If you’re looking for a place to get sushi tonight, there’s no doubt about what to do. You call up a map on your phone and get a top-down visual representation of where you are in the world in relation to your destination. In the nineteenth century, that way of looking at space was brand new, and fascinating to many Americans. Donald A. DeBats, a professor of American studies, writes that map companies seized on the opportunity to show people their communities from this new perspective, using marketing campaigns that stroked the egos of wealthy local citizens.
Between 1850 and 1880, cartographers roamed the country, mapping about 5,000 counties—many of them more than once. Unlike previous government-run land surveying, these projects were about producing attractive consumer products. New forms of color lithography allowed mapmakers to produce images showing not just roads, rivers, and towns but schoolhouses, churches, blacksmith shops, and even notable private homes. Besides labeling prominent families’ estates, the maps sometimes included sketches of farm owners, buildings, and livestock. In a time before balloon flights became popular, this was the first opportunity many people had to visualize their place in their community.
Map-makers’ marketing strategies built on the existing practice of peddling “mug books” featuring complementary blurbs about the local notables who paid for them. One contemporary account describes canvassers wandering the country roads with surveying tripods in the hopes of attracting a well-known citizen, “the bellwether of the flock,” to back the enterprise.
DeBats focuses specifically on a three-by-four foot map of Kentucky’s rural Garrard and Lincoln Counties, outside Lexington. It was produced in 1879 by the D.G. Beers and J. Lanagan Lithography Company. DeBats notes that it’s a very good piece of cartographical work. It details elevation contours; names creeks, ponds, and bridges; lists churches by denomination and the race of the congregation; and marks notable places, including one simply identified as “Poplar Stump.”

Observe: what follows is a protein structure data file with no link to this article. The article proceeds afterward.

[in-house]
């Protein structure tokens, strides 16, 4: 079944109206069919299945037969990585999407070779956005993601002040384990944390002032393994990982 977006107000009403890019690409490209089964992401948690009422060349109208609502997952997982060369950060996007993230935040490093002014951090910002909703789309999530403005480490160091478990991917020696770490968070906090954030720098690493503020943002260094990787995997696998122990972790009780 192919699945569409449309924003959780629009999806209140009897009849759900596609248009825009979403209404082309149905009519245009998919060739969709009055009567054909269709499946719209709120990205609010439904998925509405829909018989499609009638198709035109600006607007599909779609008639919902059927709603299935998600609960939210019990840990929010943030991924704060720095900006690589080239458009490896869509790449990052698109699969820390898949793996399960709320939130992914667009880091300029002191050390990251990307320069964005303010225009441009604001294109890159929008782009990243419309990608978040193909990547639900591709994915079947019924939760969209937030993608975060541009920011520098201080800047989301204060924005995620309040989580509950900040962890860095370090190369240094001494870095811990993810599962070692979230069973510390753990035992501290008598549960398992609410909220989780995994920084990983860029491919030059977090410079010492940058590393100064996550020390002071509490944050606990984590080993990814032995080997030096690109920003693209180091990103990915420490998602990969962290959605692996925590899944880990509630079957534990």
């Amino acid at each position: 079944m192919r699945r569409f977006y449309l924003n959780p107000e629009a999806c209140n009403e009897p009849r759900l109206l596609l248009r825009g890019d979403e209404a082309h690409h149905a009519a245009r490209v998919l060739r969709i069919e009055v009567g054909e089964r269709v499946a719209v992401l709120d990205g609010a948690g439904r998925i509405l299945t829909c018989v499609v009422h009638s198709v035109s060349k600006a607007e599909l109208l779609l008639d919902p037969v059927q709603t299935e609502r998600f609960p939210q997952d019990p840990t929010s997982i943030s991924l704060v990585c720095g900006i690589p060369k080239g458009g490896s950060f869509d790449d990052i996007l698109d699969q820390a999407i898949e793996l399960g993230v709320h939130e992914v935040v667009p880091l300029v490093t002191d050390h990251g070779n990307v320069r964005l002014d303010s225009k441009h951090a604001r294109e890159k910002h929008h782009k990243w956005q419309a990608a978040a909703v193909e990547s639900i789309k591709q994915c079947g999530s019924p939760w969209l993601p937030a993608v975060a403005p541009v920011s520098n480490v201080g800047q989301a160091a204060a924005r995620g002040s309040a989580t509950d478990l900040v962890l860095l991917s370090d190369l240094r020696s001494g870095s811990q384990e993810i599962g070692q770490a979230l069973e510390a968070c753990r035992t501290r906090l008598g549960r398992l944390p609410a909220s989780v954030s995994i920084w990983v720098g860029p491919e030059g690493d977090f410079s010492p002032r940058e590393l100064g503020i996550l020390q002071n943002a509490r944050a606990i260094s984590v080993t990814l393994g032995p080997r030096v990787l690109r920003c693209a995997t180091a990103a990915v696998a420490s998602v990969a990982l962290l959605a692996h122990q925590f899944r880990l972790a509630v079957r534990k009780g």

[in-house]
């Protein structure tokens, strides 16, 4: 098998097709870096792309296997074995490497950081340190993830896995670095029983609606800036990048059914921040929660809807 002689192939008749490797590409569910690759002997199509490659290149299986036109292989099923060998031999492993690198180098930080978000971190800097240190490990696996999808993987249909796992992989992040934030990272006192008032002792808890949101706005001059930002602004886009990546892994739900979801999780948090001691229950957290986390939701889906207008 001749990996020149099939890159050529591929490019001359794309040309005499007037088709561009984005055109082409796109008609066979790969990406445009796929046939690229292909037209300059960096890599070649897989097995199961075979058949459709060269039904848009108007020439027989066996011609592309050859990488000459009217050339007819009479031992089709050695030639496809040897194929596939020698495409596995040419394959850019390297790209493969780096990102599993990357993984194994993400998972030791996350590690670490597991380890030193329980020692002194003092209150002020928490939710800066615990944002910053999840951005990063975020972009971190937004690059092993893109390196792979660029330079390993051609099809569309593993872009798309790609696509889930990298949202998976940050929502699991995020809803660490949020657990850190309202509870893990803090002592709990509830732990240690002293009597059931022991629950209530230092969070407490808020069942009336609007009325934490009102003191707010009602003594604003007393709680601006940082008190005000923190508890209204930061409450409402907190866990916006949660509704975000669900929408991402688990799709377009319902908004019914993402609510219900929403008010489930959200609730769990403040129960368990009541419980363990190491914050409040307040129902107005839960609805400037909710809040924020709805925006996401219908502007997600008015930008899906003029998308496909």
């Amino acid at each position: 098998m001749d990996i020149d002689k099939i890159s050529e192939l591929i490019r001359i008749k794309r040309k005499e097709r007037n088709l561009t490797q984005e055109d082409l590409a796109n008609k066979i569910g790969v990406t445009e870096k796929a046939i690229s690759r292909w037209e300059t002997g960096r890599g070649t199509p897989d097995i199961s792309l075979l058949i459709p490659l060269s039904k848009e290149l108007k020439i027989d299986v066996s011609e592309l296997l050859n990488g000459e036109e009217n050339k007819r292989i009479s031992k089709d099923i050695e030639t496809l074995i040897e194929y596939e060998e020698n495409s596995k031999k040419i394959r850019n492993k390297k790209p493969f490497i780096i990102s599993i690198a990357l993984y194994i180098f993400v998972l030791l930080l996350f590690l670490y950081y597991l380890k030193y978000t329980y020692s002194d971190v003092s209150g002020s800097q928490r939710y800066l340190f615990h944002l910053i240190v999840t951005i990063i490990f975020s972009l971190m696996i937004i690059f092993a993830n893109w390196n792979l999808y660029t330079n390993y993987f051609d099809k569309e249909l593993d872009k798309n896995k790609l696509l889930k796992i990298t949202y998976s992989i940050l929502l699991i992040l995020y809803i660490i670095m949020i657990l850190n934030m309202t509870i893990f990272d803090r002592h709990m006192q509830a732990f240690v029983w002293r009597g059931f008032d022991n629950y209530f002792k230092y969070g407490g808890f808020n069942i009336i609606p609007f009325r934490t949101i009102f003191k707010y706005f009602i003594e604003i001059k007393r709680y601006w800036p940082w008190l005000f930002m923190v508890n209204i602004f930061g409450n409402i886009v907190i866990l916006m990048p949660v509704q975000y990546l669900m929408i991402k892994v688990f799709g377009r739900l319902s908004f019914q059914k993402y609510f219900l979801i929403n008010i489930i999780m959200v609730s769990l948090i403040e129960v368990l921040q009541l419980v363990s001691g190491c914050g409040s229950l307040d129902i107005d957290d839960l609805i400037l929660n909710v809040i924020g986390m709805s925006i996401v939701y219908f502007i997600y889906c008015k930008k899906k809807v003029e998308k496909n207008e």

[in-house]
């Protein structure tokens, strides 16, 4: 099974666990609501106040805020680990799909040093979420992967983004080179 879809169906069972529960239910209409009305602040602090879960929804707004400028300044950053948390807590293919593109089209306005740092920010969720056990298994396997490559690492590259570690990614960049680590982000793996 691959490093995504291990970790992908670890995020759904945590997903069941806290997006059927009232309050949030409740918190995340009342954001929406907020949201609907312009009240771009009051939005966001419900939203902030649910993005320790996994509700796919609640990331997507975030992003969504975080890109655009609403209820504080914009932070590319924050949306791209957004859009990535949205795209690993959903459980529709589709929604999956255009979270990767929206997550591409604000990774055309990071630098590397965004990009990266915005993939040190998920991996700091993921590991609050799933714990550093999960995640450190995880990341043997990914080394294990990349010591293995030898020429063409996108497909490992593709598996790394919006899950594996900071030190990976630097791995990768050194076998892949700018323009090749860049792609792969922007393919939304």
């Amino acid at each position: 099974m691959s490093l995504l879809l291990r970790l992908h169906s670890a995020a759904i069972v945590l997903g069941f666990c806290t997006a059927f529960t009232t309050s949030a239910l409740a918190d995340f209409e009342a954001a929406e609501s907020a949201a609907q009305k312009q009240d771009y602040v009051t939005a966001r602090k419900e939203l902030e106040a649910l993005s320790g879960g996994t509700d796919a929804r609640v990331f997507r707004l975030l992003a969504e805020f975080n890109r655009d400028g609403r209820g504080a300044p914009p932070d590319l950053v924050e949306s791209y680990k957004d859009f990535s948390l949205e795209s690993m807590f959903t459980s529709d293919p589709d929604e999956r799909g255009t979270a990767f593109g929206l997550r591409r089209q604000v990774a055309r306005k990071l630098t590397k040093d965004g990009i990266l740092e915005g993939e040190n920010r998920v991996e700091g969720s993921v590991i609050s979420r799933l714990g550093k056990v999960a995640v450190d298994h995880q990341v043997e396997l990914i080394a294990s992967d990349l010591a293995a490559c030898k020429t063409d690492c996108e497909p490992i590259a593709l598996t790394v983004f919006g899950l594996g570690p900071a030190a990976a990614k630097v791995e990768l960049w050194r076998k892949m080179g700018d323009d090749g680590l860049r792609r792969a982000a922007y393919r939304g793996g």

The map also offers insight into social hierarchies. Large estates were generally listed by their owners’ full name, acreage, and the name of the property. Some smaller ones included the same information—presumably because the owners paid for the privilege. Other residents were identified on the map with initials alone, while many weren’t listed at all. Not surprisingly, the least wealthy residents were least likely to be included. And, while the 1880 census indicated that the area was forty-one percent black, ninety-five percent of those named on the map were white.
DeBats notes that the hierarchies reflected on the map represent an inevitable outcome of producing an informational tool for profit. The people with money are able to make themselves visible. Similarly, that sushi place you find today on your phone may be showing up as part of a paid advertising campaign.